sns.set(style="white")
f, ax = plt.subplots(figsize=(10, 8))
fig = sns.boxplot(x='grade', y="price", data=houses, color="c")
fig.axis(ymin=0, ymax=7000000);

• As we expected, as the house grade increases, its price also increases.
• This boxplot is useful to check the outliers in prices too. We said in the beginning that the maximum price lited was worth 7 Million, and we can see it on the last box, as an outlier.
• Also the variability in price increases as house grade increases.
In [13]:
### floors, waterfront, view, condition, grade not log
### more correlated :


## Log of Features¶

In [14]:
# computed variables for linear model used by my Model
houses['log_value'] = np.log(houses['price'])

houses['sqft_living_squared'] = np.power(houses['sqft_living'], 2)
houses['sqft_living_cubed'] = np.power(houses['sqft_living'], 3)

houses['log_sqft_lot'] = np.log(houses['sqft_lot'])
houses['log_sqft_above'] = np.log(houses['sqft_above'])
houses['log_sqft_living15'] = np.log(houses['sqft_living15'])
houses['log_sqft_lot15'] = np.log(houses['sqft_lot15'])


## Heatmap¶

In [15]:
import seaborn as sns
import matplotlib.pyplot as plt
%matplotlib inline

sns.set(style="white")
# Compute the correlation matrix
corr = houses.corr()

f, ax = plt.subplots(figsize=(19, 14))
cmap = sns.diverging_palette(220, 10, as_cmap=True)

sns.heatmap(corr, annot=True, cmap=cmap, center=0,
square=True, linewidths=.5, cbar_kws={"shrink": .5});


## Constructing three models¶

In [16]:
# structure of my model for baseline for comparisons
my_model = 'log_value ~ sqft_living + sqft_living_squared + \
sqft_living_cubed + log_sqft_lot + log_sqft_above + log_sqft_living15 + \
log_sqft_lot15 '

In [17]:
# for comparison lets look at a simple model with the original variables
simple_model = 'log_value ~ bedrooms + bathrooms + grade + sqft_above + \
sqft_living15 '

In [18]:
# original variables plus variables that add value for trees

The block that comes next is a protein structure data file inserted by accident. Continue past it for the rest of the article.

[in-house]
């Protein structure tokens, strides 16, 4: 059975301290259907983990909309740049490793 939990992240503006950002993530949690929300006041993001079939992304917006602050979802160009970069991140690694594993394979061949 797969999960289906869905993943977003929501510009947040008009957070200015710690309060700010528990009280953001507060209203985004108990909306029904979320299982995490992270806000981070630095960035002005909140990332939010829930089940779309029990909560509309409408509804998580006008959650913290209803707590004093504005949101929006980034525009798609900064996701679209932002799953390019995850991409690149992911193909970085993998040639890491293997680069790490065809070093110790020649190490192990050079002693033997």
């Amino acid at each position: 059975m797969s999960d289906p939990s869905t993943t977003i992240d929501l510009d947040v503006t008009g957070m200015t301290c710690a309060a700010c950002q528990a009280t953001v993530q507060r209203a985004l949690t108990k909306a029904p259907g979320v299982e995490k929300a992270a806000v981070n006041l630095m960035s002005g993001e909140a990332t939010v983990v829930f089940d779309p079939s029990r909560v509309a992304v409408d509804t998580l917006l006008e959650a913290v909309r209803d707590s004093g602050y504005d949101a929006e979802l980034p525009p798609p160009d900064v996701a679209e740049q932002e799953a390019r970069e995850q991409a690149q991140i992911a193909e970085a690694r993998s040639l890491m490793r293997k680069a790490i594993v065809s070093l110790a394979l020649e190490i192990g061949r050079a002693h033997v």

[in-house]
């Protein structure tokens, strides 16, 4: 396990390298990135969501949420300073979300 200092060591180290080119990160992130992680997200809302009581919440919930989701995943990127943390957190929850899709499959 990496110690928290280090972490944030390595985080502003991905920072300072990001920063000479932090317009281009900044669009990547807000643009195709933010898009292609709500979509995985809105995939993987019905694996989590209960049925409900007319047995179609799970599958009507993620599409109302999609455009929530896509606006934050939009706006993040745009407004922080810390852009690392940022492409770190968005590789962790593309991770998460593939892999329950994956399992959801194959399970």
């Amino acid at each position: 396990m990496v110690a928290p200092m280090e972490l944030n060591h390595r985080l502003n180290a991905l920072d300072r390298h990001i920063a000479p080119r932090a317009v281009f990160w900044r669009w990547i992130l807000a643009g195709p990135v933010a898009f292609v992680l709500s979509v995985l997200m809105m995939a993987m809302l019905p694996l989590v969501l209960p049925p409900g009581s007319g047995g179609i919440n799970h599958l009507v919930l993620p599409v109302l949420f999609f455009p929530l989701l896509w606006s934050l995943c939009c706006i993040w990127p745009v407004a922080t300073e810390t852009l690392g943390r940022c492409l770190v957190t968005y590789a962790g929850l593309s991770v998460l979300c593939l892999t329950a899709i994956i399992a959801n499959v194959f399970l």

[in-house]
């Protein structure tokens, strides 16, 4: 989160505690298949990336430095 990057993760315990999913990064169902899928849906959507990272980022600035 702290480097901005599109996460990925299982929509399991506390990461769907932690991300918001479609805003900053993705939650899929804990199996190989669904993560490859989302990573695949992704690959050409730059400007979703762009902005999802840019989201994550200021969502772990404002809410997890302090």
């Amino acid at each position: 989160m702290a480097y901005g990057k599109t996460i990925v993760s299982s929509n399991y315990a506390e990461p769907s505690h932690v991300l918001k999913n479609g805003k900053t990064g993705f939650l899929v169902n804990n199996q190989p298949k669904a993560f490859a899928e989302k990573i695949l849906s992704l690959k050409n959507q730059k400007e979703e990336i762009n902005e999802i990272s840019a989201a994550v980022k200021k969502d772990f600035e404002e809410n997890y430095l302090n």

# that is... variables that are not simple monotonic transformations
# of the original explanatory variables
full_model = 'log_value ~ bedrooms + bathrooms + grade + sqft_above + sqft_living15 + \
log_sqft_lot + log_sqft_above + log_sqft_living15 + log_sqft_lot15'


I will split the data into training and test by creating a new column "runiform" that will take values, randomly, from 0 to 1. Then I am imposing a rule in which values above 0.33 wil belong to my train dataset, and values below will be to test set.

Each dataset will still have 21 features, but train set will gave 14491 observations, whereas test will have only 7122 observations.

## Split / Test the dataset¶

In [19]:
# employ training-and-test regimen for model validation
np.random.seed(4444)
houses['runiform'] = uniform.rvs(loc = 0, scale = 1, size = len(houses))
houses_train = houses[houses['runiform'] >= 0.33]
houses_test = houses[houses['runiform'] < 0.33]
# check training data frame
print('\nhouses_selected_train data frame (rows, columns): ',houses_train.shape)
# check test data frame
print('\nhouses_selected_test data frame (rows, columns): ',houses_test.shape)

houses_selected_train data frame (rows, columns):  (14491, 27)
price  bedrooms  bathrooms  sqft_living  sqft_lot  floors  \
idx
0    221900.000         3      1.000         1180      5650   1.000
2    180000.000         2      1.000          770     10000   1.000
3    604000.000         4      3.000         1960      5000   1.000
4    510000.000         3      2.000         1680      8080   1.000
5   1225000.000         4      4.500         5420    101930   1.000

waterfront  view  condition  grade    ...     sqft_living15  sqft_lot15  \
idx                                        ...
0             0     0          3      7    ...              1340        5650
2             0     0          3      6    ...              2720        8062
3             0     0          5      7    ...              1360        5000
4             0     0          3      8    ...              1800        7503
5             0     0          3     11    ...              4760      101930